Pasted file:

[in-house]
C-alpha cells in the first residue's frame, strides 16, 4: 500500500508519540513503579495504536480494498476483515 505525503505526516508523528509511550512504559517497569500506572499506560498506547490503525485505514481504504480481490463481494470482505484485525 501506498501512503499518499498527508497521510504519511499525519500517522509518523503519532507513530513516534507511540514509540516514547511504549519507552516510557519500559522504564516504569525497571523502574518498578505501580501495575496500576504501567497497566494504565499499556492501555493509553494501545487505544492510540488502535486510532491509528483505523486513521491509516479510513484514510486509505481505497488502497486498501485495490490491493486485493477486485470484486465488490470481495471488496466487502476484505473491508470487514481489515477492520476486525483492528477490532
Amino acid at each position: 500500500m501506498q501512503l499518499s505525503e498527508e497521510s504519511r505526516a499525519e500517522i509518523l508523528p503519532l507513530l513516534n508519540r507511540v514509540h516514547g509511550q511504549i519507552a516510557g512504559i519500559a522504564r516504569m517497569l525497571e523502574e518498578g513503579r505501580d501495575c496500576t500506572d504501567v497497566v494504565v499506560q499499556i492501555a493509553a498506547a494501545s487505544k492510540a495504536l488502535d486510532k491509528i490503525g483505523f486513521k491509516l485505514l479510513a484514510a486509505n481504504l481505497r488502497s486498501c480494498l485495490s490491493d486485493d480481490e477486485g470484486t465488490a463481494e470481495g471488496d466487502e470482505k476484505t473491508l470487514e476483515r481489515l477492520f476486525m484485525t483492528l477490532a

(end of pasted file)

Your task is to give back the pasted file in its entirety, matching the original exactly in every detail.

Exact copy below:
[in-house]
C-alpha cells in the first residue's frame, strides 16, 4: 500500500508519540513503579495504536480494498476483515 505525503505526516508523528509511550512504559517497569500506572499506560498506547490503525485505514481504504480481490463481494470482505484485525 501506498501512503499518499498527508497521510504519511499525519500517522509518523503519532507513530513516534507511540514509540516514547511504549519507552516510557519500559522504564516504569525497571523502574518498578505501580501495575496500576504501567497497566494504565499499556492501555493509553494501545487505544492510540488502535486510532491509528483505523486513521491509516479510513484514510486509505481505497488502497486498501485495490490491493486485493477486485470484486465488490470481495471488496466487502476484505473491508470487514481489515477492520476486525483492528477490532
Amino acid at each position: 500500500m501506498q501512503l499518499s505525503e498527508e497521510s504519511r505526516a499525519e500517522i509518523l508523528p503519532l507513530l513516534n508519540r507511540v514509540h516514547g509511550q511504549i519507552a516510557g512504559i519500559a522504564r516504569m517497569l525497571e523502574e518498578g513503579r505501580d501495575c496500576t500506572d504501567v497497566v494504565v499506560q499499556i492501555a493509553a498506547a494501545s487505544k492510540a495504536l488502535d486510532k491509528i490503525g483505523f486513521k491509516l485505514l479510513a484514510a486509505n481504504l481505497r488502497s486498501c480494498l485495490s490491493d486485493d480481490e477486485g470484486t465488490a463481494e470481495g471488496d466487502e470482505k476484505t473491508l470487514e476483515r481489515l477492520f476486525m484485525t483492528l477490532a